Racial discrimination remains a persistent feature of jury selection in California, says Whitewashing the Jury Box: How California Perpetuates the Discriminatory Exclusion of Black and Latinx Jurors, an eye-opening report from the Death Penalty Clinic.
Released in June 2020, the exhaustive study investigates the history, legacy, and ongoing practice of excluding people of color—especially African Americans—from state juries through prosecutors’ peremptory challenges.
The report was researched and written by Elisabeth Semel (Clinical Professor of Law and Director, Berkeley Law Death Penalty Clinic), Dagen Downard, Emma Tolman, Anne Weis, Danielle Craig, and Chelsea Hanlock (Students, Death Penalty Clinic, Berkeley Law Class of ’20).
Unlike challenges for cause, each party in a trial has the right to excuse a specific number of jurors without stating a reason and without the court’s approval. In California, peremptory challenges are defined by statute. Historically, the main vice of peremptory challenges was that prosecutors wielded them with impunity to remove African Americans from jury service. These strikes were part and parcel of the systematic exclusion of Black people from civil society.
In 1978, in People v. Wheeler, the California Supreme Court ruled that peremptory challenges based on intentional group bias violate our state Constitution’s fair cross-section guarantee. The court adopted a three-step procedure for determining whether an attorney had impermissibly exercised a strike. It was not until 1986, in Batson v. Kentucky, that the United States Supreme Court, applying the Equal Protection Clause, adopted a similar three-step inquiry.
Whitewashing the Jury Box builds on decades of research showing that the Batson procedure does not significantly reduce, much less eliminate, discrimination in jury selection. Indeed, racial discrimination is an ever-present feature of jury selection in California. The report examines how and why the Baston approach has failed.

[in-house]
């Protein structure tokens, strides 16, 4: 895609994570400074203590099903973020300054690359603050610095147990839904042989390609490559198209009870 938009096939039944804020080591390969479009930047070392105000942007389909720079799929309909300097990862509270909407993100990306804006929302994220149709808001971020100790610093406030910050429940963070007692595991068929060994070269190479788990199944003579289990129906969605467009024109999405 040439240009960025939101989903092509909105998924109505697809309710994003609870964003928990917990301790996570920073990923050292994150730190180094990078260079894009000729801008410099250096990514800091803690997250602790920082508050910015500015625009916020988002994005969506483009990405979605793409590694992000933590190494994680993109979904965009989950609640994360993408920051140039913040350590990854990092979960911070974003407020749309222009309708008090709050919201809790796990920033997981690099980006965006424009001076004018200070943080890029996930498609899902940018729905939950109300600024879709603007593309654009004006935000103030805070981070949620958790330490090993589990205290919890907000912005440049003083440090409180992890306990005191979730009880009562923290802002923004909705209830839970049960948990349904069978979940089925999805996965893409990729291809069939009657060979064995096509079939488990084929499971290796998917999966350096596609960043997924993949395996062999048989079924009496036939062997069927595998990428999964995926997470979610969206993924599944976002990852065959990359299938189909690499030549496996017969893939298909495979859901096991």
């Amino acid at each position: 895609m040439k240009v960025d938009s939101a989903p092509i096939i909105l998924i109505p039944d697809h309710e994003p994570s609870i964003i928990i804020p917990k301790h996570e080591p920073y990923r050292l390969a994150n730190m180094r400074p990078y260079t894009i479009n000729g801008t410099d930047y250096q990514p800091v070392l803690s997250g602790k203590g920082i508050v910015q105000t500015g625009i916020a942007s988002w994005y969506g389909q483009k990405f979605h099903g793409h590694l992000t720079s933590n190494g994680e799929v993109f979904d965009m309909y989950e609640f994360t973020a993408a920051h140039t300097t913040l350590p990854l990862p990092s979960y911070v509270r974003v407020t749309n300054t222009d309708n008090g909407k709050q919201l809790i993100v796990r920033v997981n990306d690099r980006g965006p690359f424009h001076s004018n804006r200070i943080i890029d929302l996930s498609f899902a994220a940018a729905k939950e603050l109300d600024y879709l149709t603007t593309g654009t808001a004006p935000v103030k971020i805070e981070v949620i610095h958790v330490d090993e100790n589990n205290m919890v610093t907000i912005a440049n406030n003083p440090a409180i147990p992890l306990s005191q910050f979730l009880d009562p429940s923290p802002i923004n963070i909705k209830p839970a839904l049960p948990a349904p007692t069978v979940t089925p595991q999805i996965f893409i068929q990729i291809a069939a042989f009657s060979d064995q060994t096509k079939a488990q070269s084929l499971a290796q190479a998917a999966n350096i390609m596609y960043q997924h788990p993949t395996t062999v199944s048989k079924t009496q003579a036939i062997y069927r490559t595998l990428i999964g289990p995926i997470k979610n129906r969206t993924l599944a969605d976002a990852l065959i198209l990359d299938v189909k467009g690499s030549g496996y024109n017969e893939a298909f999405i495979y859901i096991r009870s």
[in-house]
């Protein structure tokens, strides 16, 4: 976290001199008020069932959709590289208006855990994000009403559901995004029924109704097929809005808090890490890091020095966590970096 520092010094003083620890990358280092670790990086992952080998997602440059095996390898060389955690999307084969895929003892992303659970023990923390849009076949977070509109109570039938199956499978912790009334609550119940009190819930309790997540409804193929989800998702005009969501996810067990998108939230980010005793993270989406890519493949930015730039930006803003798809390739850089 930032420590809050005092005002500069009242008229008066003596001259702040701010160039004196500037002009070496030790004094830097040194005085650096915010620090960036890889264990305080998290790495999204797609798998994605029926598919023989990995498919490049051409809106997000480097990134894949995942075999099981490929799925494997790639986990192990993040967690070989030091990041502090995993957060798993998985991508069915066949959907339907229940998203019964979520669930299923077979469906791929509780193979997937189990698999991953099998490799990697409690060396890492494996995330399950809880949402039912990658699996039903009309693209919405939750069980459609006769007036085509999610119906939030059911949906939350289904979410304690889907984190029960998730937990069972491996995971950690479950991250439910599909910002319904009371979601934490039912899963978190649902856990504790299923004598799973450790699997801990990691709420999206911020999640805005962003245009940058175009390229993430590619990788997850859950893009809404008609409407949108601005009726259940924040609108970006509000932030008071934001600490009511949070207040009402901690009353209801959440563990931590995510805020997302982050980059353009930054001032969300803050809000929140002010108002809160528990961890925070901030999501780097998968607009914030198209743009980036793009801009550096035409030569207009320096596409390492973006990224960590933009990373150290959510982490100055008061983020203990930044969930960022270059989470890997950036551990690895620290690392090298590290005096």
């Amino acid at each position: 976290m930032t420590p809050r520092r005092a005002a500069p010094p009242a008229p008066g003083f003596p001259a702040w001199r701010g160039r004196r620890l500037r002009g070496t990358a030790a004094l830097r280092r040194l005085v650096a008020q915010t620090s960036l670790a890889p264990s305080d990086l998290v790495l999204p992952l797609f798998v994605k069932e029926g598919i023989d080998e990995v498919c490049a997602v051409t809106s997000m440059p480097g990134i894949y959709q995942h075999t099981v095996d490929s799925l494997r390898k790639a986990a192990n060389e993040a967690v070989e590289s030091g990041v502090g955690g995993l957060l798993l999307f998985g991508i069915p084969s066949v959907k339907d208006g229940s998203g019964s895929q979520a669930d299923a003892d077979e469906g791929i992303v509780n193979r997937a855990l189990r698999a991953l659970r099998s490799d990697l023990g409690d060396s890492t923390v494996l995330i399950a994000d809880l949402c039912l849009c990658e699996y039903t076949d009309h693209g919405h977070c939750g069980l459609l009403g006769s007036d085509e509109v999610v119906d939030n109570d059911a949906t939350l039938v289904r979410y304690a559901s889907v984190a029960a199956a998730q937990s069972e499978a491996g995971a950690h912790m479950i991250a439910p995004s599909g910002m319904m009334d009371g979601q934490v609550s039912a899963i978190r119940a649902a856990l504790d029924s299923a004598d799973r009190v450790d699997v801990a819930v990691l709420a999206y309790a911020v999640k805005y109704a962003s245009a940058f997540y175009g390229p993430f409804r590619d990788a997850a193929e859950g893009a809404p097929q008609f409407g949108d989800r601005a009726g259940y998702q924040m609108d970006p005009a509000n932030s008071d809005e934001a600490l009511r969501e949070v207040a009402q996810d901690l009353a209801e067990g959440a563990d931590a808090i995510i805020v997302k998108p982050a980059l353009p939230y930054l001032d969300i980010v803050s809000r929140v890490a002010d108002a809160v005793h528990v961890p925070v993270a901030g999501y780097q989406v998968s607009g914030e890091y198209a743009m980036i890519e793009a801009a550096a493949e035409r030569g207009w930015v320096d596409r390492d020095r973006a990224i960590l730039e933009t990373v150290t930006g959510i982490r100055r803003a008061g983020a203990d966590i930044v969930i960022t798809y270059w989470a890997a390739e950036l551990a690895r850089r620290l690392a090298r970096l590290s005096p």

The report’s findings include:
- Historically and still today, in California, it is overwhelmingly defense attorneys who make Batson objections to prosecutors’ peremptory challenges of Black and Latinx jurors.
- Social science research demonstrates that—for well-founded reasons—most Blacks and Whites do not share the same attitudes towards law enforcement or the criminal legal system. However, prosecutors routinely and successfully rely on a Black or Latinx juror’s views on these issues to justify a peremptory challenge.
- The Batson procedure requires proof of intentional discrimination. However, implicit biases play a significant role in how prosecutors are trained to and do exercise their peremptory challenges. California district attorney training manuals encourage discriminatory strikes in at least three ways:
- Defining the “ideal” juror by characteristics disproportionately applicable to White professionals
- Instructing prosecutors to rely on their “gut reactions” to jurors’ demeanor and appearance
- Advising prosecutors to strike prospective jurors who have had or whose relatives have had a negative experience with law enforcement or are distrustful of the criminal legal system.